2Kevins With Grace & Steel: Trump vs the Trimmers, Drugs as the Suicide of the Self, etc.
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Episode 16 of my podcast with Kevin Steel is now posted here.

We begin Part 1 with our own modest fundraiser. ’Tis the season, etc. We then consider how San Bernardino has changed everything. President Obama dismisses ISIS as mere “thugs and killers” that represent a “tiny fraction” of Muslims worldwide. Prime Minister David Cameron responds to the latest British terrorist attack with a Mockney accent and a Twitter meme, “You ain’t no Muslim, bruv.” Pull the other one; it’s got bells on.

How do they imagine that Islam spread from Mecca to the gates of Paris in a century? Evangelism? I suspect that neither has heard of the OG Muslim Bruv, Syed Qutb, the man who argued that Islam had become so corrupted by the West that only terror could shock Muslims back into sanctity.

Any “war on terror” that does not recognize the centrality of Qutb’s thought and the importance of its cross-fertilization with the Wahhabism exported by Saudi Arabia is doomed to failure.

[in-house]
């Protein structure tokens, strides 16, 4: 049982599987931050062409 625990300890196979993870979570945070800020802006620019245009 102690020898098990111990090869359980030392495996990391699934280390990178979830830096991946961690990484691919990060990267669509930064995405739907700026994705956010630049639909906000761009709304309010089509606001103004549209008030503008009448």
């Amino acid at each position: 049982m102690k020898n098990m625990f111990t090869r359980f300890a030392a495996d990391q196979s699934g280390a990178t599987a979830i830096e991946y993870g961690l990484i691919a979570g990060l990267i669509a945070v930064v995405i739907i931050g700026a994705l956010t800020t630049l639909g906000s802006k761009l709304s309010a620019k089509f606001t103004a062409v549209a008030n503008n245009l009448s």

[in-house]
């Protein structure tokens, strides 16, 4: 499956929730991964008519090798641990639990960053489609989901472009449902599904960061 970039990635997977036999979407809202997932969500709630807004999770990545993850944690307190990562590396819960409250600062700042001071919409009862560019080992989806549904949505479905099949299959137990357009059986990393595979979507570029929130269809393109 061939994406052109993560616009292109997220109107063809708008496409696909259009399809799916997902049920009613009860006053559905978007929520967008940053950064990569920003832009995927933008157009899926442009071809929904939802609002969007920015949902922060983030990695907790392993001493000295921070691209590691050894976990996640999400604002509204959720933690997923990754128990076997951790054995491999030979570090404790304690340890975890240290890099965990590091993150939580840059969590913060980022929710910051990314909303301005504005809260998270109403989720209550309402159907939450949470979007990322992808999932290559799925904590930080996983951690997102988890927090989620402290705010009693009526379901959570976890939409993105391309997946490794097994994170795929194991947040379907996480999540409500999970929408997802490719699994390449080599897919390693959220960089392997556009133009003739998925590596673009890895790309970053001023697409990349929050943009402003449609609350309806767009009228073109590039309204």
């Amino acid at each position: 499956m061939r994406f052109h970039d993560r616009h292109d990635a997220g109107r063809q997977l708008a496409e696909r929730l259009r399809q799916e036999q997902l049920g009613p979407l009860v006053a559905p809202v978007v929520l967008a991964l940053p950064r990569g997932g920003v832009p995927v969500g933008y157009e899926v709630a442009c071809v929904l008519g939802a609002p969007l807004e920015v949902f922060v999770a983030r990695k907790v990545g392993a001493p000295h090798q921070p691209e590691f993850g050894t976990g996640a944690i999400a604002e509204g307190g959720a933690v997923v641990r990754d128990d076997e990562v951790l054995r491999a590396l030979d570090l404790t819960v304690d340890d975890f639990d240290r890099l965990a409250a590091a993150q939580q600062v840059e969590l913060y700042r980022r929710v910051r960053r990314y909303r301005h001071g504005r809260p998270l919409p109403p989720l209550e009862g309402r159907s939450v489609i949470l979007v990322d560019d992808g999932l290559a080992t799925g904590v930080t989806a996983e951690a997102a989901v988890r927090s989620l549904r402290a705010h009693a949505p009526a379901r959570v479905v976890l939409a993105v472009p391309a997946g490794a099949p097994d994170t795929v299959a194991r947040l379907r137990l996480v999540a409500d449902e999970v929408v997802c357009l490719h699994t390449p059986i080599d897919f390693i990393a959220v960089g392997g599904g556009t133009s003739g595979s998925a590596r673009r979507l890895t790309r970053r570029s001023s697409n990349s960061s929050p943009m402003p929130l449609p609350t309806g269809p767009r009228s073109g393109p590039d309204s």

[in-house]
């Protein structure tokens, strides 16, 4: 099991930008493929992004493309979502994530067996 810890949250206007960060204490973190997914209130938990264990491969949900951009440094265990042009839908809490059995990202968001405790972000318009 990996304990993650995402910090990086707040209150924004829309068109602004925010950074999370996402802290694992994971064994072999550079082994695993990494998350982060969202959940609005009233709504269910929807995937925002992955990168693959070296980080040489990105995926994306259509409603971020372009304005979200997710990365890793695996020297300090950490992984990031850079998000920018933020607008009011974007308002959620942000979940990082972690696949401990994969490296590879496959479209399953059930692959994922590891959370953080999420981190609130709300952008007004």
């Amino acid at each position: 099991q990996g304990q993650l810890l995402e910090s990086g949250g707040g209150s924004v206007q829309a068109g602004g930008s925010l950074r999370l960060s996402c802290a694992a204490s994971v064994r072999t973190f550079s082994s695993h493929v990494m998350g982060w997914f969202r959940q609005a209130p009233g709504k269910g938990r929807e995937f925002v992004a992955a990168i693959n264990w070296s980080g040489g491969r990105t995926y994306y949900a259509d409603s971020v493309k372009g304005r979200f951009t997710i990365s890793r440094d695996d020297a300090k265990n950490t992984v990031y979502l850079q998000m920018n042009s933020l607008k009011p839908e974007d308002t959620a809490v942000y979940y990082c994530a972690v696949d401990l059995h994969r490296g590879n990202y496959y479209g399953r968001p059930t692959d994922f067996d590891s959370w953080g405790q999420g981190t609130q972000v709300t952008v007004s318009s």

Meanwhile, Donald Trump has left the trimmers and prevaricators in his dust. For 30 years, I have longed for a politician who would live by the maxim, “If you’re going to do the time, you might as well do the crime.” In other words, once you’ve been accused of sinning against political orthodoxy, you have nothing more to lose by actually following through. And now he has arrived.

Also in Part 1, my co-host Kevin Steel relates being down and out in early 1980s Alaska and the kindness he was shown by two drifters, one of whom was determined to make Ronald Reagan pay for the loss of his toes.

In Part 2, we consider the death of singer Scott Weiland and our insistence on regarding drug addicts as paragons of Romanticism. This is the paradox of prosperity: The level of anguish from within rises to match the level of the missing anguish from without. The drugs cult is a form of radical personalism paid for by the surplus created by capitalism. It will not survive the collapse of the credit-based economy and the rise of the New Existentialism, which will be real and quotidian, not merely an intellectual construct.

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